ourselves yourselves themselves
standard
For relative pronouns see
The Complex Sentence Book.
subject Dad and me went home.
Dad and I went home.
object
They asked James and I.
They asked James and me.
owner
We lost us books.
We lost our books.
self
He did it his self.
He did it himself.
Give me them books.
Give me those books.
�pointing
pronouns’
this/these
that/those
Adjectives should not be used as adverbs
(to answer the
s question
or �to
�how?’
what) degree?’
non-standard
adjectives
standard
She sang beautiful.
She sang beautifully.
He did it proper.
He did it properly.
I played good.
I played well.
It was real shiny.
It was really shiny.
adverbs
Certain prepositions are expected in standard
English phrases, e.g.
agree to (something)
agree with (somebody)
comment on (something)
disagree with
different from
This differs from American
Standard English: different than
divide among (many)
divide between (two)
grateful to (someone)
grateful for (something)
similar to
opposite to
When listing people, it
is considered polite to
put yourself last.
Me and Tom went home.
Tom and I went home.
Try not to end a sentence
with a preposition.
She’s worth listening to.
to
It’s worth listening to her.
There are many other
conventions associated with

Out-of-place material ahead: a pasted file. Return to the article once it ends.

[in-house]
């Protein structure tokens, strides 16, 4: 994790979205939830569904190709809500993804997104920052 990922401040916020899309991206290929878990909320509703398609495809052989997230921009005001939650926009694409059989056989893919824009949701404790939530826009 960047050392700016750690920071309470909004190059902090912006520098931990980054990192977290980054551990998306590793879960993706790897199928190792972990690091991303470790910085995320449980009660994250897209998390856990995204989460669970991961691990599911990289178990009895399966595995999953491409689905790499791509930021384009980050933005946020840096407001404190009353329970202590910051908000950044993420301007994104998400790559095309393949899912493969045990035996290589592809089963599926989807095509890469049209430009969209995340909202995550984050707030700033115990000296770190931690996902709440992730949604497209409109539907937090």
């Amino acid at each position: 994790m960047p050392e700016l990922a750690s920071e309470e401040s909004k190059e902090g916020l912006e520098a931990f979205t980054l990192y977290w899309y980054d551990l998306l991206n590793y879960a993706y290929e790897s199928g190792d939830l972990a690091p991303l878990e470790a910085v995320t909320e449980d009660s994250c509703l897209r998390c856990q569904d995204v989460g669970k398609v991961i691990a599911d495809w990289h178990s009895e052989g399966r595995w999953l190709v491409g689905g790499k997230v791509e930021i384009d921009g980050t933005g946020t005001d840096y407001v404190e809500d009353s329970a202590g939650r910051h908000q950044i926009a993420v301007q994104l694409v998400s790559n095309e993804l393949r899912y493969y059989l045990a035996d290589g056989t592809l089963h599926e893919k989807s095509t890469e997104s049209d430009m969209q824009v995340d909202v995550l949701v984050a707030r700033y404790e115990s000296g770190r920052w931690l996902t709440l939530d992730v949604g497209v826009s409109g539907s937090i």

written standard English, e.g.
The word �got’ is best
avoided.
It got hotter. I got there.
It grew hotter. I arrived.
In expressions of condition
or possibility, �were’ is used
instead of �was’.
If I was you …
If I were you …
Some types of
non-standard English
vocabulary
dialect words
e.g. jam butty
jam sarnie
jeely piece
(Northern England)
(Southern England)
(Scotland)
jargon words
e.g. a shout
a wrap
masthead
slang words
e.g. expressions of approval:
cool, rad, fab, wicked
The short-hand form
of words used in textmessaging is a type of
written slang, e.g.
u r gr8
(fire fighters)
(film-makers)
(newspaper workers)
colloquial words
words which began as slang, jargon or dialect
but are now widespread in speech, e.g.
brilliant, OK, fantastic
Some non-vocabulary (especially colloquialisms)
May be used in informal Standard English.
Written standard English varies, depending
upon the level of formality.
informal
(more like spoken language)
Standard English
grammar used at all times
formal
• simple vocabulary
(sometimes quite colloquial)
• formal vocabulary
(often multisyllabic words)
• use of shortened forms,
e.g. can’t, should’ve
• no shortened forms,
e.g. cannot, should have
• many simple and compound
• many complex sentences
(see The Complex Sentence Book)
sentences
• use of �informal’
punctuation marks
(dashes, brackets)
• use of �formal’
punctuation marks
(colon, semi-colon)
• informal sentence
connectives
• formal sentence
connectives
(See next page)
Sentence Connectives
In informal writing
and But
but So
so Or
or
And
are often used to
start a sentence
informal
Formal
Also
Furthermore
Moreover
However
On the other hand
Therefore
Consequently
Alternatively
On the other hand
Pronunciation
Standard English may
be spoken in any accent.
However, accent is not
the same as careless
pronunciation. Speech
should be clear enough
for all listeners to hear
and understand.
Skeleton Poster Books
for GRAMMAR
The End
End Show
Документ
Категория
Презентации
Просмотров
7
Размер файла
764 Кб
Теги
1/--страниц
Пожаловаться на содержимое документа